top of page
Videos for avalanche practitioners
The videos posted to this channel since ~2015 are by Bruce Jamieson and colleagues. Some of the earlier videos on this channel are links to videos made by Bruce Jamieson and ASARC colleagues (snowavalanchearchive.com/asarc). The links to all these videos can be shared freely and the videos used for any purpose, including commercially, provided the content and authorship are not altered.
To locate a specific video, go to your browser and enter: "vimeo jamieson" video keywords
Videos for avalanche practitioners
An inside look at how people trigger slab avalanches
This video outlines - for a wide audience - the current understanding of how rider-triggered and natural avalanches start. Bruce Jamieson, Karl Birkeland and Ron Simenhois, January 2023. CC BY-ND. Key sources: Schweizer, J., B. Reuter, A. van Herwijnen, J. Gaume. 2016. Avalanche release 101, Proceedings of the 2016 International Snow Science Workshop in Breckenridge, CO, USA. Gaume, J., van Herwijnen, A., Gast, T., Teran, J., Jiang, C. 2019. Investigating the release and flow of snow avalanches at the slope-scale using a unified model based on the material point method. Cold Region Science and Technology 168. Trottet, B., Simenhois, R., Bobillier, G.; Bergfeld, B., van Herwijnen, A., Jiang, C., Gaume, J. 2022. Transition from sub-Rayleigh anticrack to supershear crack propagation in snow avalanches. Nature Physics 18.
Is slab tension a condition that makes rider-triggered avalanches more likely?
Slab tension means different things to different avalanche practitioners (survey summer 2022). In this (controversial?) 21 minute video, Bruce Jamieson, Karl Birkeland, Grant Statham and Scott Thumlert summarize some common perceptions about slab tension, then review the role of slab tension in the modern understanding of dry slab avalanche release.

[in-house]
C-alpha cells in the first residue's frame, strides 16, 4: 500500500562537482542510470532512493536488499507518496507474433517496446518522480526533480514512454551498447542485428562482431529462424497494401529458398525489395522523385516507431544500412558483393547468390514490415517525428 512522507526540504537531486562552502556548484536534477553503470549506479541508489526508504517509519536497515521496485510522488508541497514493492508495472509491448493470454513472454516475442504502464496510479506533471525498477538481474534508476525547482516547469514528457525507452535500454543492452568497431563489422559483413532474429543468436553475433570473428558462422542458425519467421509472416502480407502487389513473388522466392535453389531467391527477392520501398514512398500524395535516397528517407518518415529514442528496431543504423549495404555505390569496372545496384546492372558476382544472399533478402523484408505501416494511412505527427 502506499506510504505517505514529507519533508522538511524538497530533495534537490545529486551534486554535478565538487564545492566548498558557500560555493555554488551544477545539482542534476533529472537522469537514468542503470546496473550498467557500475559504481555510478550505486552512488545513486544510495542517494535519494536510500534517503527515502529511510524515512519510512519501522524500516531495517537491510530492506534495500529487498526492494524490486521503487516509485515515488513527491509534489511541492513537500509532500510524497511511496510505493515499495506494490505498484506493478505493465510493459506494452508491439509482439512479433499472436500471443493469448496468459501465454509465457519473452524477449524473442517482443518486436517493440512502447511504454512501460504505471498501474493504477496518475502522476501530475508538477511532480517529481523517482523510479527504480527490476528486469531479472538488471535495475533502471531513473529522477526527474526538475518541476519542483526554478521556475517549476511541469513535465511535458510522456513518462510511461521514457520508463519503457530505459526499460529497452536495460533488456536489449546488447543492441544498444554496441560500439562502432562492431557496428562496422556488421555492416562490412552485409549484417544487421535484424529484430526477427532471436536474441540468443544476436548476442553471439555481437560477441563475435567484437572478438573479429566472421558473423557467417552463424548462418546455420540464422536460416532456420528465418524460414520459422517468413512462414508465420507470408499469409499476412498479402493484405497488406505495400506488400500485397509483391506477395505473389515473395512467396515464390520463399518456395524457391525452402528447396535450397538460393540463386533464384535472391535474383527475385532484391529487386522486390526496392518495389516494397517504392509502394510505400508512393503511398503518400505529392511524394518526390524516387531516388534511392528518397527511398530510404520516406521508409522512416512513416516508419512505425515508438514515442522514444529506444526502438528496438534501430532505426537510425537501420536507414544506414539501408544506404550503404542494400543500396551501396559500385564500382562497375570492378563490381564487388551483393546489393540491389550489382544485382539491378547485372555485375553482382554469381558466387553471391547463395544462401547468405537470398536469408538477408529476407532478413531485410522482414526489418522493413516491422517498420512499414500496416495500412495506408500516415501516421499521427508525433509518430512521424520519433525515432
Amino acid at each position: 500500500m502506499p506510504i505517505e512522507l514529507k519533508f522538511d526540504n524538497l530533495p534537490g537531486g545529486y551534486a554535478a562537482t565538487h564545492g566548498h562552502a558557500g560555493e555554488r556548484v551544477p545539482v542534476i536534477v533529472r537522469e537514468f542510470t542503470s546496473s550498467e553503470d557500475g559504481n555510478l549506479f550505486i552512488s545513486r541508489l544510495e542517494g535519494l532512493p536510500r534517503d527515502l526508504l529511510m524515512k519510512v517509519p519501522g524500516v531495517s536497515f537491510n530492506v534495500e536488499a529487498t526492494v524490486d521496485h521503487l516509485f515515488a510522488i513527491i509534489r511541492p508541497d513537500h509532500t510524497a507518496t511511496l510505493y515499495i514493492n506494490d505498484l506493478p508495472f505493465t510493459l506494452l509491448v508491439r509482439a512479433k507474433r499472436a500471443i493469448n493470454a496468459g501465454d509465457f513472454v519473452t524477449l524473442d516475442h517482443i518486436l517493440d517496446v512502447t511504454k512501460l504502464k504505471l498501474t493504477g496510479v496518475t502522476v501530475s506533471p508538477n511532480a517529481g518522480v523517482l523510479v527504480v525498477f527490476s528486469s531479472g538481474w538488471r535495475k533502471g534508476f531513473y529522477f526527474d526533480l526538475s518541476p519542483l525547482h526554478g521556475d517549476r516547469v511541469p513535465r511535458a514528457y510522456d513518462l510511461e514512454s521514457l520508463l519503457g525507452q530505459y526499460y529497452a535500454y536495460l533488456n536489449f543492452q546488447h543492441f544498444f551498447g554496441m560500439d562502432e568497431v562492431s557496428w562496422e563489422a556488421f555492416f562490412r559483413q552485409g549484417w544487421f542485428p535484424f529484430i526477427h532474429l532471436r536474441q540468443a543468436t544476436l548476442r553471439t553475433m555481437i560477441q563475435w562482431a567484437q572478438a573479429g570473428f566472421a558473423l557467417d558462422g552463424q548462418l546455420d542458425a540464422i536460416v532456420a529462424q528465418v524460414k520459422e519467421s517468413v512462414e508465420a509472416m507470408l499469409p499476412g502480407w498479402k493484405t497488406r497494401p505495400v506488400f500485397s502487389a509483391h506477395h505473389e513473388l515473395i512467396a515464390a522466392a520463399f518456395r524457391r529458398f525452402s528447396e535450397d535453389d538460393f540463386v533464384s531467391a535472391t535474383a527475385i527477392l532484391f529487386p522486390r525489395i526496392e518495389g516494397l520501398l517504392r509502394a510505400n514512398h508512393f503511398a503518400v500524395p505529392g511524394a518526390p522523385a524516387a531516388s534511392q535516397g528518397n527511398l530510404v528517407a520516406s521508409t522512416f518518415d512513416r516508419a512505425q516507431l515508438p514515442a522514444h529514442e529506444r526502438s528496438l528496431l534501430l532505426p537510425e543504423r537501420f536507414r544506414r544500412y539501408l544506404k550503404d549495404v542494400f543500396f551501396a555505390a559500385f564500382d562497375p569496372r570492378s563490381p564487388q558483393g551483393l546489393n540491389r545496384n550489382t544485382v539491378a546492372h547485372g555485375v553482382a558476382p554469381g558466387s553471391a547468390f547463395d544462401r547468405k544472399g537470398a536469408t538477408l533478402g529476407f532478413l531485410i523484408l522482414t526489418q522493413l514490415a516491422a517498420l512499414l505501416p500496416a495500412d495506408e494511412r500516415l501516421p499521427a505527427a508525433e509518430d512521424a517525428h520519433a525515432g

Triggering a persistent slab avalanche from a thin spot
Triggering a persistent slab avalanche from a thin spot is infrequent, insidious and potentially deadly. This 6 minute video outlines the snowpack conditions and mechanics. Intended for intermediate and advanced backcountry recreationists and those interested in avalanche science. Feb 2022. CC BY-ND
It's convex. Should I avoid it?
Views on the roles of convexities in human triggered avalanches vary widely. In this educational video intended for intermediate and advanced winter backcountry recreationists, Ron Simenhois and Bruce Jamieson present various perspectives and research on human triggering near convex slopes. CC BY-ND.
Iain Stewart-Patterson on intuition and making decisions for recreation in avalanche terrain
A video chat with Iain Stewart-Patterson, May 2021, about intuitive and analytical thinking, trip planning, decision aids and mindsets for recreation in avalanche terrain. CC BY-ND. The podcast is at https://www.podbean.com/media/share/pb-8mmz8-107ca68
An intro to snow avalanche dynamics and impact
An introduction to snow avalanche dynamics and impact. Includes avalanches in motion but no models and almost no math. Intended for anyone interested in avalanche science, early career avalanche practitioners, and Christian Jaedicke's students (perhaps as pre-course material?) Bruce Jamieson and Christian Jaedicke. October 2021.
Common snowpack tests
A brief how-to for common snowpack tests to locate and assess instabilities within the snowpack, presented by Mike Conlan. Start times of tests in this video are as follows: 1:32 Compression Test 5:06 Deep Tap Test 7:28 Extended Column Test 10:54 Rutschblock Test 14:48 Propagation Saw Test 18:48 Shovel Shear Test 20:49 Hand Shear Test 22:11 Concluding remarks on initiation, propagation, and limitations. Fracture character video: http://vimeo.com/30996756
Near crust faceting and slab avalanching
A technical video for avalanche practitioners and recreationists interested in avalanche science. The video outlines the formation of faceted layers near melt-freeze crusts, the persistence of these layers as potential failure layers for slab avalanches and some ideas on anticipating the resulting slab avalanches. Bruce Jamieson and Scott Savage, May 2020.
A more visual method for rating avalanche size on the D-scale
A video to start discussion about whether visualization will help us rate avalanche size on the D-scale. By Bruce Jamieson, Montse Bacardit, Ethan Greene and Ian Tomm. May 2020. Catalan and Spanish subtitles by Montse Bacardit. German subtitles by Thomas Exner. CC BY-ND.
From 3 to 30. How many levels should a rating have?
Having found little published guidance on the optimal number of levels in a rating system, Bruce Jamieson and colleagues use examples, mostly from avalanche and weather forecasting, to identify a basic guideline and several other considerations. 03:40 Matthew MacDonald on AQHI ratings 09:52 Matthew MacDonald on precipitation likelihood ratings 12:11 Pascal Haegeli on the avalanche danger rating 18:53 Jesse Percival on rating skier compaction 21:25 James Floyer on avalanche size ratings in public bulletins
bottom of page